Does cellulosic ethanol from sawdust wood is possible?
by Meli.caron007 on November 6, 2013 - 9:34pm
Gas, ethanol, petrol, Diesel, are all different kind of fuel that can be put into our cars, but what is the difference between them? One major difference that ethanol has, is that it is based on corn and other material that sugar can be taken out of. Its particularity is that scientist can almost find cellulosic ethanol in every material. The mainly ingredients to create ethanol is the fermentation of sugar. Basically, the creation of ethanol can be based on wood or even “chips of wood” (Kevin, Bullis, p1). The only problem scientist are facing, is that the amount of ethanol produced (39.9 mg L-1) against the amount of wood (10 kg) is too small for now to be considered as a good investment (J. N. Nwakaire, S. L. Ezeoha, B. O. Ugwuishiwu, p5 ).
In the article, Production of cellulosic ethanol from wood sawdust, it shows an analysis of the experience of producing sawdust wood and converting wood into ethanol. Their conclusion to this experience is that extracting ethanol still needs improvement, but this method could be a good investment. There is tons of lost wood from paper industries, wood industries and even from our recycle bins. The experience was done to see how much of pure ethanol could be extract from sawdust wood, because it would be a better way to create ethanol than corn. Sawdust of wood also reduces the percent of carbon dioxide into the air more than corn ethanol.
The article from Kevin Bullis, Making Ethanol from Wood Chips, talks about the possible investment of ethanol into the market. Many companies would be interested of having a “cheaper” ethanol than from corn. It is also exposing the problem face with corn ethanol, since we also use corn in our alimentation ,the amount of corn for ethanol is reduce but not sawdust .It is only garbage and waste from companies. An announcement at the beginning of the article was telling that a company of “chips” wood ethanol got an investment of $30 million dollar to explore more in this domain.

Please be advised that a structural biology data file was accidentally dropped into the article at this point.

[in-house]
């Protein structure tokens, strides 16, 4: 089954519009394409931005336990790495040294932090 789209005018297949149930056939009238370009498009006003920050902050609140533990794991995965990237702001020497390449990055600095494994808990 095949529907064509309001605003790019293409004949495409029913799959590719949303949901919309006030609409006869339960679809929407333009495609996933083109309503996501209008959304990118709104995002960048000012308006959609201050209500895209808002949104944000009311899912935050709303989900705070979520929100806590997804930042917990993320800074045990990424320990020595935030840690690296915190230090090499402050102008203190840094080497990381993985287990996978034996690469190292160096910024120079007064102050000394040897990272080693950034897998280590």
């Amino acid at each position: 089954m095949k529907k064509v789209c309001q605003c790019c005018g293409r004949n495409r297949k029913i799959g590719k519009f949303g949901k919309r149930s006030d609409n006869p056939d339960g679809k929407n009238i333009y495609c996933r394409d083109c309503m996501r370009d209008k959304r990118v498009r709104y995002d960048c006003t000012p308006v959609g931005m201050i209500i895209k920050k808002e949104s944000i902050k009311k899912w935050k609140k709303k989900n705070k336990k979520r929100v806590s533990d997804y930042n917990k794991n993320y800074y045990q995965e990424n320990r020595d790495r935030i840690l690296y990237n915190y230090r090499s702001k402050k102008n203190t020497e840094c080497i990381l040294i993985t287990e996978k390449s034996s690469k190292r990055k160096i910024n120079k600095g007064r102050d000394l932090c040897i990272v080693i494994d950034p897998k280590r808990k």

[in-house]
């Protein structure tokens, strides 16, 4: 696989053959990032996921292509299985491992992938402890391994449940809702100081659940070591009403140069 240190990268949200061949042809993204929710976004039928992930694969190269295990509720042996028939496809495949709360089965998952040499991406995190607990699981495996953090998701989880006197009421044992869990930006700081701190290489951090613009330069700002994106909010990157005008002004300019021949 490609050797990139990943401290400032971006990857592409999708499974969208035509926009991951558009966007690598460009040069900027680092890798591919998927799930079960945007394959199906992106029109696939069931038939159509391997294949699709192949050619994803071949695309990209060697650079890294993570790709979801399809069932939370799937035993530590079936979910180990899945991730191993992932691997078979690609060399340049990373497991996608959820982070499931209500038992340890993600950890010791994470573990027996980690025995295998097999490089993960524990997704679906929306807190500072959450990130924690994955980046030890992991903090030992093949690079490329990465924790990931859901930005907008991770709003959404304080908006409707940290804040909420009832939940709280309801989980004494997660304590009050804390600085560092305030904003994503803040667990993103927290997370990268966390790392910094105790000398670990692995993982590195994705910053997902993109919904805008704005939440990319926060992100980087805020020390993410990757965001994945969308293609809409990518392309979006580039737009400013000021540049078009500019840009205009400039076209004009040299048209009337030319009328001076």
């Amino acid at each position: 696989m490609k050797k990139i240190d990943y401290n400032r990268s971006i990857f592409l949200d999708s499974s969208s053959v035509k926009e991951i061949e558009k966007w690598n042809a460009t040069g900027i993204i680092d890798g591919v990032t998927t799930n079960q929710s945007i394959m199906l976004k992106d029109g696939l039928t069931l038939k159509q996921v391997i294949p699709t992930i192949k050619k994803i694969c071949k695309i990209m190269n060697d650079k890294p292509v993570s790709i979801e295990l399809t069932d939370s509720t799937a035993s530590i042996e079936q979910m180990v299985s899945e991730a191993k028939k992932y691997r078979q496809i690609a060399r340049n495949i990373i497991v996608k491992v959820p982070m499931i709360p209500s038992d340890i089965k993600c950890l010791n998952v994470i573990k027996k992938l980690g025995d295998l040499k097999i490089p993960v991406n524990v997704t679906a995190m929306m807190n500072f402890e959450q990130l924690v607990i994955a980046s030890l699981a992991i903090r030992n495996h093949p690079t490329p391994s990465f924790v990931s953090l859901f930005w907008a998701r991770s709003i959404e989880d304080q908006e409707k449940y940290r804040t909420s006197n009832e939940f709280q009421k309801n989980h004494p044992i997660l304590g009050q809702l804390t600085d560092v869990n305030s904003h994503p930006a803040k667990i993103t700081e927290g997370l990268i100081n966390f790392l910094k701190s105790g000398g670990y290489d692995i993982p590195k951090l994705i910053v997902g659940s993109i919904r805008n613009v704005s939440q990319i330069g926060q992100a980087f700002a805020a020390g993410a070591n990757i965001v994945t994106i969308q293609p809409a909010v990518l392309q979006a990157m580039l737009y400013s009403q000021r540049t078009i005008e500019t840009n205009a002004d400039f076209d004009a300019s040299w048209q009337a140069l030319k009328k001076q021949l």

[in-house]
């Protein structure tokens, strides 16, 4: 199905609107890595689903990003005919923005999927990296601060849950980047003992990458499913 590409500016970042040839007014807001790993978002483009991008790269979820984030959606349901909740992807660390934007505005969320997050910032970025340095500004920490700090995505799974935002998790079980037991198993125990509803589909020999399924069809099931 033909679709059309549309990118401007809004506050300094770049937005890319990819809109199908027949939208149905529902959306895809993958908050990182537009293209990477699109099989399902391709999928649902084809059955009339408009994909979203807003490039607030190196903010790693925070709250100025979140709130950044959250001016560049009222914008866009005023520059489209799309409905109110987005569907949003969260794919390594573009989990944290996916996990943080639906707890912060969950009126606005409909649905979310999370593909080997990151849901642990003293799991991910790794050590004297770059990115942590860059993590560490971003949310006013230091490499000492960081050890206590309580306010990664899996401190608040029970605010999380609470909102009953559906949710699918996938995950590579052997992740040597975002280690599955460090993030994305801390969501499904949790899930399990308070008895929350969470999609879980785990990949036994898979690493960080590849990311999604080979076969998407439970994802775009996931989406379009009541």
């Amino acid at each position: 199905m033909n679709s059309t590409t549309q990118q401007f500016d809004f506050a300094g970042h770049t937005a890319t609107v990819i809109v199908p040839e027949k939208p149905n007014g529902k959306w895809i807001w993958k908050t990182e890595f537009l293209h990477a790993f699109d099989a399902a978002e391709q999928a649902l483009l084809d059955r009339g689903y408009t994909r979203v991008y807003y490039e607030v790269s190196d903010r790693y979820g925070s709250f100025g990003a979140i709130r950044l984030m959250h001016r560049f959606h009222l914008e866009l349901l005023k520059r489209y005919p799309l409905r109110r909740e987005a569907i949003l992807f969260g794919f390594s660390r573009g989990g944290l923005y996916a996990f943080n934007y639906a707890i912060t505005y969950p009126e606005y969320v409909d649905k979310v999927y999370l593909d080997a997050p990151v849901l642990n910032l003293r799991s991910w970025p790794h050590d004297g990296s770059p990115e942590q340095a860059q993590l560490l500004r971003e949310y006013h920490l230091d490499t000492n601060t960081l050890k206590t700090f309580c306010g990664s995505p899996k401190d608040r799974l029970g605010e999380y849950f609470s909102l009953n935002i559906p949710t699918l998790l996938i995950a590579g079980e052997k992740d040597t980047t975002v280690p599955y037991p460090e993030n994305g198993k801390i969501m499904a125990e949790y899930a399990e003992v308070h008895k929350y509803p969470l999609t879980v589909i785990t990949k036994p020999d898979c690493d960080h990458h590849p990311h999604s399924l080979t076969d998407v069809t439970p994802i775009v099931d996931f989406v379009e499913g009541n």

The last article mentions experiences done, but the author does not speak into specific terms. That is why the article, by Kevin Bullis, is more generic than the other. It is more open to a general public comprehension than the other, which clearly compares values and explains all the steps of the creation of cellulosic ethanol. These two articles are talking about the same subject, but one is explaining and getting more into details than the other. If we consider the year of post from both articles; 2013, and 2006 for the article by Kevin Bullis, the article by the University of Nigeria may be more accurate.
Nwakaire, J. N., S. L. Ezeoha, and B. O. Ugwuishiwu. “Production of Cellulosic Ethanol from Wood Sawdust.” Agricultural Engineering International: CIGR Journal, 15. Cellulosic ethanol (2013): 130-140. Academic Search Premier, Web. 6 Nov. 2013.
This article is relevant with my topic because it is part of the environment issues (global warming is causes by carbon dioxide and other facts but this articles gets into deep and we can clearly understand the challenge it has to be greener. This article is a reliable source since it is a peer-reviewed article, so this means it has been modify or approved by a specialist in the subject.
Bullis, Kevin. “Making Ethanol from Wood Chips.”M.I.T technology Review. N.p. 16 Nov. 2006. Web. 6 November 2013.
I decided to compare these two articles, because I wanted to see the differences between what they are saying on an article that is not peer-reviewed, and on a peer-reviewed one. This article is also using more general terms and talks about the general project, not on a specific case. This article is sort of reliable because the author is only writing for the pleasure of entertaining, and to inform people of new energy on market but he have written more than thousands of articles on energetic subject and he has dedicated his life to inform people with new technologies. He is not a specialist or has been in contact with specialist, he is only relying on facts. However, his information’s on cellulosic ethanol, if we compare them to the other article that is a reliable one, are reliable and accurate.